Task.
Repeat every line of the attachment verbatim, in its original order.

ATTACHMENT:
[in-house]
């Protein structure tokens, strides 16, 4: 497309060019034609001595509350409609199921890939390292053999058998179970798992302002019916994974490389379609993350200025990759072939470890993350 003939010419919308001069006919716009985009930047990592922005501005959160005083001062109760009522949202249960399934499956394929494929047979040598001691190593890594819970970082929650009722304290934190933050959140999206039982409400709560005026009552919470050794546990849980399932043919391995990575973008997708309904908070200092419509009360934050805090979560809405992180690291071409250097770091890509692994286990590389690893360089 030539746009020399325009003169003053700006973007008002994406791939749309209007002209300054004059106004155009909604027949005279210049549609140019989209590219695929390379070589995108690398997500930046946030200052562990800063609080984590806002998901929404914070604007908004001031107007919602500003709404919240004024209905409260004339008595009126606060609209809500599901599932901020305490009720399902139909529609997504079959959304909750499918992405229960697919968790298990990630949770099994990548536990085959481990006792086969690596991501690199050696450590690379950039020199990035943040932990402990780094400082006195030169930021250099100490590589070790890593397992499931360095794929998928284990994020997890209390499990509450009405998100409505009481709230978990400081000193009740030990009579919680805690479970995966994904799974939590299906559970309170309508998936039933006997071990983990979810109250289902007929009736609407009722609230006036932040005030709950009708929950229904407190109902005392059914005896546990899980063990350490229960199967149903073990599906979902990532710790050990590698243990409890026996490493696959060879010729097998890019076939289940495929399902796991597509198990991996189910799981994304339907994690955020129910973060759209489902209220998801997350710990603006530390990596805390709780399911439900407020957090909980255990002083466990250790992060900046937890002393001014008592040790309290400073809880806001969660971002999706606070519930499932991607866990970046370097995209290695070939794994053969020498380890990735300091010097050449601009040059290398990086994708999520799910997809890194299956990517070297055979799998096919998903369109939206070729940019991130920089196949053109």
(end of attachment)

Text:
[in-house]
């Protein structure tokens, strides 16, 4: 497309060019034609001595509350409609199921890939390292053999058998179970798992302002019916994974490389379609993350200025990759072939470890993350 003939010419919308001069006919716009985009930047990592922005501005959160005083001062109760009522949202249960399934499956394929494929047979040598001691190593890594819970970082929650009722304290934190933050959140999206039982409400709560005026009552919470050794546990849980399932043919391995990575973008997708309904908070200092419509009360934050805090979560809405992180690291071409250097770091890509692994286990590389690893360089 030539746009020399325009003169003053700006973007008002994406791939749309209007002209300054004059106004155009909604027949005279210049549609140019989209590219695929390379070589995108690398997500930046946030200052562990800063609080984590806002998901929404914070604007908004001031107007919602500003709404919240004024209905409260004339008595009126606060609209809500599901599932901020305490009720399902139909529609997504079959959304909750499918992405229960697919968790298990990630949770099994990548536990085959481990006792086969690596991501690199050696450590690379950039020199990035943040932990402990780094400082006195030169930021250099100490590589070790890593397992499931360095794929998928284990994020997890209390499990509450009405998100409505009481709230978990400081000193009740030990009579919680805690479970995966994904799974939590299906559970309170309508998936039933006997071990983990979810109250289902007929009736609407009722609230006036932040005030709950009708929950229904407190109902005392059914005896546990899980063990350490229960199967149903073990599906979902990532710790050990590698243990409890026996490493696959060879010729097998890019076939289940495929399902796991597509198990991996189910799981994304339907994690955020129910973060759209489902209220998801997350710990603006530390990596805390709780399911439900407020957090909980255990002083466990250790992060900046937890002393001014008592040790309290400073809880806001969660971002999706606070519930499932991607866990970046370097995209290695070939794994053969020498380890990735300091010097050449601009040059290398990086994708999520799910997809890194299956990517070297055979799998096919998903369109939206070729940019991130920089196949053109």